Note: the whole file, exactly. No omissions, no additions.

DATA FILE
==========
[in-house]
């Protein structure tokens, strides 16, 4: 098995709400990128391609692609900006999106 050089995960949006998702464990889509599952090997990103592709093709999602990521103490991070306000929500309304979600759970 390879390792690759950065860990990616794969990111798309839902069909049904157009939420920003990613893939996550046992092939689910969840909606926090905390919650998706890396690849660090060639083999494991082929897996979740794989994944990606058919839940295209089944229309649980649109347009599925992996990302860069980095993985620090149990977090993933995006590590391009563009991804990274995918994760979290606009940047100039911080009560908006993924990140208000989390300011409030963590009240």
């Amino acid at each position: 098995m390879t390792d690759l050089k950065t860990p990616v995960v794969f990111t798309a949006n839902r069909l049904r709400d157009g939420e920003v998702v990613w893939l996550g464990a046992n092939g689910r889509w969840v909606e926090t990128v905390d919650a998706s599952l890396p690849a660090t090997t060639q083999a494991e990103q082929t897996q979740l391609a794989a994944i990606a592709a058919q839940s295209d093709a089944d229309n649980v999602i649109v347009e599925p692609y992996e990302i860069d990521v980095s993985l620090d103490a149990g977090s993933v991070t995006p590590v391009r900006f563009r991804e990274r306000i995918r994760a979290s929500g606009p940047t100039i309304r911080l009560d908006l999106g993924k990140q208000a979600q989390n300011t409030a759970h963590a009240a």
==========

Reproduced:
[in-house]
């Protein structure tokens, strides 16, 4: 098995709400990128391609692609900006999106 050089995960949006998702464990889509599952090997990103592709093709999602990521103490991070306000929500309304979600759970 390879390792690759950065860990990616794969990111798309839902069909049904157009939420920003990613893939996550046992092939689910969840909606926090905390919650998706890396690849660090060639083999494991082929897996979740794989994944990606058919839940295209089944229309649980649109347009599925992996990302860069980095993985620090149990977090993933995006590590391009563009991804990274995918994760979290606009940047100039911080009560908006993924990140208000989390300011409030963590009240």
């Amino acid at each position: 098995m390879t390792d690759l050089k950065t860990p990616v995960v794969f990111t798309a949006n839902r069909l049904r709400d157009g939420e920003v998702v990613w893939l996550g464990a046992n092939g689910r889509w969840v909606e926090t990128v905390d919650a998706s599952l890396p690849a660090t090997t060639q083999a494991e990103q082929t897996q979740l391609a794989a994944i990606a592709a058919q839940s295209d093709a089944d229309n649980v999602i649109v347009e599925p692609y992996e990302i860069d990521v980095s993985l620090d103490a149990g977090s993933v991070t995006p590590v391009r900006f563009r991804e990274r306000i995918r994760a979290s929500g606009p940047t100039i309304r911080l009560d908006l999106g993924k990140q208000a979600q989390n300011t409030a759970h963590a009240a």